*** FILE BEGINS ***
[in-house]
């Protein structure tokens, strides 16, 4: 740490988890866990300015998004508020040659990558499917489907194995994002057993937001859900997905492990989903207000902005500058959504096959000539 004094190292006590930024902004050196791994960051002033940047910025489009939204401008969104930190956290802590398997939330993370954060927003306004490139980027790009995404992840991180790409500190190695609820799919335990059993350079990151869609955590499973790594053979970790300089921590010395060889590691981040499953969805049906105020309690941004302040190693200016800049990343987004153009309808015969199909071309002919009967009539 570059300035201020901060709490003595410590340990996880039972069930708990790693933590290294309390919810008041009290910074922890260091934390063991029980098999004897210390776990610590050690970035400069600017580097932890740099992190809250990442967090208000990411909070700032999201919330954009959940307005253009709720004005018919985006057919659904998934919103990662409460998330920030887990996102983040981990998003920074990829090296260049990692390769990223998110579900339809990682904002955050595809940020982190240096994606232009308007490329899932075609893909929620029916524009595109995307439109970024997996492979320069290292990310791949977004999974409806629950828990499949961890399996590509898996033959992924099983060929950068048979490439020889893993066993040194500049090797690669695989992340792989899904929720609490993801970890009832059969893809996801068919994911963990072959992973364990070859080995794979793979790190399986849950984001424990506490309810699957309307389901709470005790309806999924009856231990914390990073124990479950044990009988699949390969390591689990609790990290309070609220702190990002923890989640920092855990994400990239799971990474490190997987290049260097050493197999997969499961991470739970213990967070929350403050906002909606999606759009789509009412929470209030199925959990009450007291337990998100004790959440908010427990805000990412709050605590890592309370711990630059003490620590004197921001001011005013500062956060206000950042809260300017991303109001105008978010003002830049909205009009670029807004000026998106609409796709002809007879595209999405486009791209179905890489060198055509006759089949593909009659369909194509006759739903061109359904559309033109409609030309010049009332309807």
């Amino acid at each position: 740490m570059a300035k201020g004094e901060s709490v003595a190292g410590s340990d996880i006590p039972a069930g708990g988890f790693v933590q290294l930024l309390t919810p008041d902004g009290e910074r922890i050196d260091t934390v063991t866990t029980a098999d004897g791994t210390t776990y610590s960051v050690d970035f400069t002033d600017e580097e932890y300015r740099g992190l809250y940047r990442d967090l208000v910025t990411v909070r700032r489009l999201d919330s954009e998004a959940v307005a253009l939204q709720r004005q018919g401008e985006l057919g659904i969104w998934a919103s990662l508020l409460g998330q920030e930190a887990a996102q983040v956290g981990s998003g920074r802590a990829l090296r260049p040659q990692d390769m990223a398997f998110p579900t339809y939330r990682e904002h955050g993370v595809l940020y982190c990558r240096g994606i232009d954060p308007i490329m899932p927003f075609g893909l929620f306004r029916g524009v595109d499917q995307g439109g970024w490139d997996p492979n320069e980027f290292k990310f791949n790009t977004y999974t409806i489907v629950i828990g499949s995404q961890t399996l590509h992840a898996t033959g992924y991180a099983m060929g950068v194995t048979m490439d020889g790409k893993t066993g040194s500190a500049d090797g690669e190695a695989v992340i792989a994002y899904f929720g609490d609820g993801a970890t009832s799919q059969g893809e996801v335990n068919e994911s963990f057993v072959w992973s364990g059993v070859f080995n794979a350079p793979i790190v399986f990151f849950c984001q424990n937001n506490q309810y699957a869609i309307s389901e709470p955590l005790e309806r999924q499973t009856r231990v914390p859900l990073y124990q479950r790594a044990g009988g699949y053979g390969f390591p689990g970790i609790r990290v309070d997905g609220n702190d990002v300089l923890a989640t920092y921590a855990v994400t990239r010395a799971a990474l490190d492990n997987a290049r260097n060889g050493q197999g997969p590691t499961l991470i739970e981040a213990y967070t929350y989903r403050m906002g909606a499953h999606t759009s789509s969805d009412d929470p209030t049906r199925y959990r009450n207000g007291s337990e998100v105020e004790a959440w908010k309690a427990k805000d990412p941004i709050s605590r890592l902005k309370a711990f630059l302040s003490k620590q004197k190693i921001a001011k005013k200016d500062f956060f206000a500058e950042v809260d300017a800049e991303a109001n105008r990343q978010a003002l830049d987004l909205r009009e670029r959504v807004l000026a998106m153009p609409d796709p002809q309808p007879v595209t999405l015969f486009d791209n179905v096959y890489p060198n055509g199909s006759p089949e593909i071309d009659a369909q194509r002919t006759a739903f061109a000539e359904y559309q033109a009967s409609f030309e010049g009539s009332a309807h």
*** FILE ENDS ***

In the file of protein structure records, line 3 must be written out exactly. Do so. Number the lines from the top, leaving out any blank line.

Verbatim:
């Amino acid at each position: 740490m570059a300035k201020g004094e901060s709490v003595a190292g410590s340990d996880i006590p039972a069930g708990g988890f790693v933590q290294l930024l309390t919810p008041d902004g009290e910074r922890i050196d260091t934390v063991t866990t029980a098999d004897g791994t210390t776990y610590s960051v050690d970035f400069t002033d600017e580097e932890y300015r740099g992190l809250y940047r990442d967090l208000v910025t990411v909070r700032r489009l999201d919330s954009e998004a959940v307005a253009l939204q709720r004005q018919g401008e985006l057919g659904i969104w998934a919103s990662l508020l409460g998330q920030e930190a887990a996102q983040v956290g981990s998003g920074r802590a990829l090296r260049p040659q990692d390769m990223a398997f998110p579900t339809y939330r990682e904002h955050g993370v595809l940020y982190c990558r240096g994606i232009d954060p308007i490329m899932p927003f075609g893909l929620f306004r029916g524009v595109d499917q995307g439109g970024w490139d997996p492979n320069e980027f290292k990310f791949n790009t977004y999974t409806i489907v629950i828990g499949s995404q961890t399996l590509h992840a898996t033959g992924y991180a099983m060929g950068v194995t048979m490439d020889g790409k893993t066993g040194s500190a500049d090797g690669e190695a695989v992340i792989a994002y899904f929720g609490d609820g993801a970890t009832s799919q059969g893809e996801v335990n068919e994911s963990f057993v072959w992973s364990g059993v070859f080995n794979a350079p793979i790190v399986f990151f849950c984001q424990n937001n506490q309810y699957a869609i309307s389901e709470p955590l005790e309806r999924q499973t009856r231990v914390p859900l990073y124990q479950r790594a044990g009988g699949y053979g390969f390591p689990g970790i609790r990290v309070d997905g609220n702190d990002v300089l923890a989640t920092y921590a855990v994400t990239r010395a799971a990474l490190d492990n997987a290049r260097n060889g050493q197999g997969p590691t499961l991470i739970e981040a213990y967070t929350y989903r403050m906002g909606a499953h999606t759009s789509s969805d009412d929470p209030t049906r199925y959990r009450n207000g007291s337990e998100v105020e004790a959440w908010k309690a427990k805000d990412p941004i709050s605590r890592l902005k309370a711990f630059l302040s003490k620590q004197k190693i921001a001011k005013k200016d500062f956060f206000a500058e950042v809260d300017a800049e991303a109001n105008r990343q978010a003002l830049d987004l909205r009009e670029r959504v807004l000026a998106m153009p609409d796709p002809q309808p007879v595209t999405l015969f486009d791209n179905v096959y890489p060198n055509g199909s006759p089949e593909i071309d009659a369909q194509r002919t006759a739903f061109a000539e359904y559309q033109a009967s409609f030309e010049g009539s009332a309807h």